By Ian Willoughby
We begin with football, and Sparta Prague must have surprised even themselves by beating the Portuguese side Porto away in the Champions League on Tuesday night. Porto kept the pressure on for long periods of the game but couldn't find a way past the on-form Sparta keeper Petr Cech. The Porto goalie didn't do so well - failing to contain a header from Sparta midfielder Libor Sionko fifteen minutes from time. The final score then - Sparta 1 Porto 0.
That leaves Sparta in second place in their group behind tournament favourites Real Madrid - if Sparta manage to achieve their stated aim of finishing in second place they will then go on to the quarter-finals. And that would be quite an achievement indeed.
Czech footballer Pavel Horvath has left the Istanbul club Galatasaray after just three months. The reason - the club never paid him, not a single lira. Horvath made only a couple of appearances for Galatasaray, and apparently only spoke to the club's Romanian coach twice during his whole time at the club. Perhaps the coach should have done his geography before signing the toothy Czech - he said Horvath's problem was not having a Balkan temperament.
Moving on to ice hockey and following the latest round of the Extraliga on Tuesday Sparta have bounced back to the top spot with a 3:2 win over Havirov - Zlin didn't have much of a chance to enjoy leading the table - they slipped back to second after losing 5:3 to Litvinov.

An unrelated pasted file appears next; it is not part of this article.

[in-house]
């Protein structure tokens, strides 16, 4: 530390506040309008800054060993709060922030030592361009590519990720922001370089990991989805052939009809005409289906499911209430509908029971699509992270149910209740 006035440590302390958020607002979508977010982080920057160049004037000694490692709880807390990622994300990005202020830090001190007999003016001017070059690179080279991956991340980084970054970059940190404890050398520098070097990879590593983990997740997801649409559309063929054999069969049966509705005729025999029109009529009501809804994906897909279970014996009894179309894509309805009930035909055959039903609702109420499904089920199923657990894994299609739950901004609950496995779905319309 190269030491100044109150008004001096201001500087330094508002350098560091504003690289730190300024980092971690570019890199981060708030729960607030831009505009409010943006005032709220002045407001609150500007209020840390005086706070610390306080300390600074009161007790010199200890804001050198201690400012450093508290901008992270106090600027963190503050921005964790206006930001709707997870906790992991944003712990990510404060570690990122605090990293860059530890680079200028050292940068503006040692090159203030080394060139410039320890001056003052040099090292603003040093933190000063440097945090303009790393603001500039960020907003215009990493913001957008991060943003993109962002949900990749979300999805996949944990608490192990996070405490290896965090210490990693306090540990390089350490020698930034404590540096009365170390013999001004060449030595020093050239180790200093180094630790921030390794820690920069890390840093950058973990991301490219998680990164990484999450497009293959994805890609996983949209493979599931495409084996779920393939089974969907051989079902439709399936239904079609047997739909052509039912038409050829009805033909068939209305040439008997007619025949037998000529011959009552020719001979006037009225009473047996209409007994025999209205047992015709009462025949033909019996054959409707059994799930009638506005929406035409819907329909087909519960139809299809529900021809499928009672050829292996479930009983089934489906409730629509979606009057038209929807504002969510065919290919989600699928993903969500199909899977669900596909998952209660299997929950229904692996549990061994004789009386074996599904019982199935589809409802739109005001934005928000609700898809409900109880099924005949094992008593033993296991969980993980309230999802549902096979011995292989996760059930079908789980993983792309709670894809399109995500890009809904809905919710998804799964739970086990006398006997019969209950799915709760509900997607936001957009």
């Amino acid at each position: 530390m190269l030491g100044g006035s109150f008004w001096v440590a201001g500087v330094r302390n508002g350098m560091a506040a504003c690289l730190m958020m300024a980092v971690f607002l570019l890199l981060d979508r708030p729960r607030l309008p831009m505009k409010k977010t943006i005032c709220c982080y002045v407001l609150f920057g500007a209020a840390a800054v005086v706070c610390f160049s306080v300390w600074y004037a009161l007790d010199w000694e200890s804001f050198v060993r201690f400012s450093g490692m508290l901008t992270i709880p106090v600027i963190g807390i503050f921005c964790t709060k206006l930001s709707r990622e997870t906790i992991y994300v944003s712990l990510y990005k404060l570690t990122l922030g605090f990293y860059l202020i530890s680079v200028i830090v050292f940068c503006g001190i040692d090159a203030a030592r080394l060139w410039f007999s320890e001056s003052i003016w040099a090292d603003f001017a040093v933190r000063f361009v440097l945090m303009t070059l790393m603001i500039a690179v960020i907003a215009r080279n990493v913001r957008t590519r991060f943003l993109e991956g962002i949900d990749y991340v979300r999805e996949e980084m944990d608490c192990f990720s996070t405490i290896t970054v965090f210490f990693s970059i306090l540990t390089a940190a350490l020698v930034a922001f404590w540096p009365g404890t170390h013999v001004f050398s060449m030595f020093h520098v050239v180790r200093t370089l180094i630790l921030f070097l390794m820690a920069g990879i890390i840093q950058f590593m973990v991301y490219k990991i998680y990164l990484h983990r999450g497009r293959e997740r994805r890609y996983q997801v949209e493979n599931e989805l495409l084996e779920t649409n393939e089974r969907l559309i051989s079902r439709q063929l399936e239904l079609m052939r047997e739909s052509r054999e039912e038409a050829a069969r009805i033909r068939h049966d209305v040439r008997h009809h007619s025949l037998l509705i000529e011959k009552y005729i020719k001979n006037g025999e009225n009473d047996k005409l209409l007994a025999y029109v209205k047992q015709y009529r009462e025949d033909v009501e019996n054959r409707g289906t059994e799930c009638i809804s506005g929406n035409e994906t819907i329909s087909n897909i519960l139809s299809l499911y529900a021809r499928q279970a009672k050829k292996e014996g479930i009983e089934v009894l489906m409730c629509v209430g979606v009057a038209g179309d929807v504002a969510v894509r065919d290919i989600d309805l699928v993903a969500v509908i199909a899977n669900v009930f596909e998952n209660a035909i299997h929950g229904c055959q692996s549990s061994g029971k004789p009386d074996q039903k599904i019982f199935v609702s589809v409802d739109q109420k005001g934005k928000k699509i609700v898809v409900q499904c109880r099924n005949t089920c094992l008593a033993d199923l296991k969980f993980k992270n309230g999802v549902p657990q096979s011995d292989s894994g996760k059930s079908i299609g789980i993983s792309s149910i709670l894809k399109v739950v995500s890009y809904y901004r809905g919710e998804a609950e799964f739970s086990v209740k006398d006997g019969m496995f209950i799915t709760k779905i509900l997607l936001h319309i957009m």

The Winter Olympics begin in Salt Lake City in just over two months. There has been some questioning of the choice of Jaromir Jagr to captain the Czech ice hockey team. Goaltender Dominik Hasek says however that Jagr is the right man for the job. He'll be a good captain, says the Dominator.
Atheltics now and Czechs Vera Caslavska and Jan Zelezny have resigned from the International Olympic Committee. Caslavska - a former gymnast - said she was quitting due to health problems. Javelin legend Zelezny was one of only 15 active sports people on the committee - he said that committee work was too time-consuming and he wanted to concentrate on competing. Their resignations mean that there are now no Czechs on the Olympic movement's ruling body.
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